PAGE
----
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Beautiful Design Resume Ideas That Work

Are you applying for a creative, web, or graphic designer position and can’t even get through to the first interview? Maybe it’s your resume.

Generally, it is important for every job applicant to have a well-designed curriculum vitae, but it is even more important if you’re applying for a designer’s position. This is your one and only chance for you to show your design skills before meeting a prospective employer, so you need to create a resume that focuses on your creative, graphic, and presentation skills.

Below are tips to help your resume stand out from the designer crowd.

Use Desktop Publishing (DTP) software. Investing in good DTP software such as QuarkXPress, Adobe PageMaker, Adobe Illustrator or even Photoshop allows to you to explore your creativity while showcasing your technical skills. This also helps you produce a more polished and professional-looking resume. It is advisable to save and submit PDF copies of your resume and even your creative portfolio, because you can create attractive cross-platform documents that are tamper-proof. If you cannot afford to buy DTP software, you can download free trial versions to use on a limited schedule.

Avoid Microsoft Word. Using Microsoft Word or any other word processing software with standard resume templates to produce a designer resume is not advisable. Why? Because you’ll get run-of-the-mill results. And submitting run-of-the-mill output is the fastest way to get your resume rejected.

Avoid job placement agencies. While it may be convenient for you to employ the services of headhunters, some job employment agencies resort to editing your resume into something that they think will appeal to a prospective employer. When that happens, the result is usually a badly edited or at best, mediocre document that does nothing to build your image as a designer.

Get personal. Make sure that your resume has a personal touch to a company you are applying for. You don’t need to be overly familiar or casual in your resume’s content, but it does help if you tailor your material towards the company’s mission, vision, and needs. That way, you are communicating a genuine interest in the company itself, and not only the benefits it can offer you.

Be professional. While a resume that speaks of your signature style will get you noticed, make sure that you get noticed for the right reasons. A bright fuschia resume that uses every new typeface might look novel, but it’s barely readable, and looks hardly professional. Remember that you are applying for a business, so make sure you balance uniqueness with dependability and functionality as far as your resume design is concerned.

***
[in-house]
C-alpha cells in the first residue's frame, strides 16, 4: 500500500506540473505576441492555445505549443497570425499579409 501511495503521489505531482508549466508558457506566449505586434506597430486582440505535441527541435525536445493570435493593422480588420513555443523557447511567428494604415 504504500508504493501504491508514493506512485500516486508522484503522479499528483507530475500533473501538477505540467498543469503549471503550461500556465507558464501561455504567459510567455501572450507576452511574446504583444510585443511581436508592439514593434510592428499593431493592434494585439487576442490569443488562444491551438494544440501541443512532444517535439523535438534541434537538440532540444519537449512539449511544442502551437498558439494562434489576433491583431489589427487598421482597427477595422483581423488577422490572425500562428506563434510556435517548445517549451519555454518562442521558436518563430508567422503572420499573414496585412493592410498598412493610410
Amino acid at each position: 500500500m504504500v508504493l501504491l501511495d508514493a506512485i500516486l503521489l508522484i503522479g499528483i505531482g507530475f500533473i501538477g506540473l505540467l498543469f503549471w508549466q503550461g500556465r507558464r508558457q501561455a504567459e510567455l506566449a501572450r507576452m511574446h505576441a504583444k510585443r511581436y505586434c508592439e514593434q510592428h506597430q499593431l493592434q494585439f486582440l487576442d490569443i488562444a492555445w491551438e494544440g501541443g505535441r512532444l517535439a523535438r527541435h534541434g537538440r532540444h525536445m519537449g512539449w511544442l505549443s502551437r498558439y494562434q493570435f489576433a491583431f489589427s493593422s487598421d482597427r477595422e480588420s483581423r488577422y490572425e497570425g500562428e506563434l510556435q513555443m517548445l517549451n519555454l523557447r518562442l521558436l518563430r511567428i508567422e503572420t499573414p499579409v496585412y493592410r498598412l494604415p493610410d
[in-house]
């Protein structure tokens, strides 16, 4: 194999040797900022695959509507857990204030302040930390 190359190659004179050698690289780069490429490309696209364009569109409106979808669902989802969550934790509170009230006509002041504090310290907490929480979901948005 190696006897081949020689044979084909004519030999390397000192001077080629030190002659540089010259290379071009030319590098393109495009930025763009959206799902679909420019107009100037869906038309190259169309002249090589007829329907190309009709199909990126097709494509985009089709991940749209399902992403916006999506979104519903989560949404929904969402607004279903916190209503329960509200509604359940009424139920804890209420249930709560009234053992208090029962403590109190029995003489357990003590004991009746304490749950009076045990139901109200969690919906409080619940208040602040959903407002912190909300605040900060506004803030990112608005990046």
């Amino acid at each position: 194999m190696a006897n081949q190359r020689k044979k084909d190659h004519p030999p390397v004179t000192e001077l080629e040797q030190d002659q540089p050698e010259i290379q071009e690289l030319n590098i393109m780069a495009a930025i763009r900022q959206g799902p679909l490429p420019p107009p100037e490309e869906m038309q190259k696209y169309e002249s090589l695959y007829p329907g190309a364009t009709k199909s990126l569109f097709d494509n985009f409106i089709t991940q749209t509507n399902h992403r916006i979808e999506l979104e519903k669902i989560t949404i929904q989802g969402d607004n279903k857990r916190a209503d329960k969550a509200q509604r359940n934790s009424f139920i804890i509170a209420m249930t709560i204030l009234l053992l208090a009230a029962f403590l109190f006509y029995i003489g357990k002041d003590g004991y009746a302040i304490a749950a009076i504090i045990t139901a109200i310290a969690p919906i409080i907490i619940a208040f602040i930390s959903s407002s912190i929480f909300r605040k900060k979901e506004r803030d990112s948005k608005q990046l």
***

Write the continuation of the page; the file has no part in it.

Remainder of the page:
Be concise. No one has time to read a 4-page resume. Think about the hiring managers who read thousands of resumes for different job positions. You should create a brief statement about your goals, your desired position, and other relevant data. Make a personal statement that will engage the employer’s interests then place it where it can easily be noticed, at the upper topmost part of the paper. Make sure your information doesn’t exceed 2 pages.

Tell the truth. Never ever make the mistake of giving false information on your resume. Remember, there is a chance that it will backfire against you. If you are caught lying, word of mouth goes around fast and this can quickly damage your reputation.  So be honest. It’s better to take the chance of not getting a job than getting fired later on for lying.

Include samples of your work. Hirers want to see your skills upfront. There is a great possibility that your resume will not be considered for the post if you don’t include any examples of your work.

Include relevant information. The first thing that hirers want to see on a resume is if your skills are relevant to their needs, so prioritize that. Then indicate your work experience, indicating the dates, job title, core competencies in that role, and your educational background — but only include these details if they are relevant to the position you are applying for. Lastly, include your name and contact details, including email address, phone and mobile numbers, and online portfolio address.

Proofread carefully. Mistakes on your resume convey sloppiness. Make sure it is proofread by you and a few trusted colleagues before you send it out.

Avoid submitting photocopies. Take the time to craft a fresh resume for each company you send it out to. Sending out photocopies will only make you look cheap and lazy.

Paper or pixels? If a job advertisement does not specify whether an email or paper resume is required, it is usually better to err on the side of convention and submit a printed resume. Whether you decide to submit a printed or online resume, make sure it speaks well of your skill, personality, and character.

To wrap it up, a good designer resume should be comprehensible, brief, professionally written, and well-designed. Remember, your aim is to fascinate your readers so they will want to see more of your creative work. Good luck!


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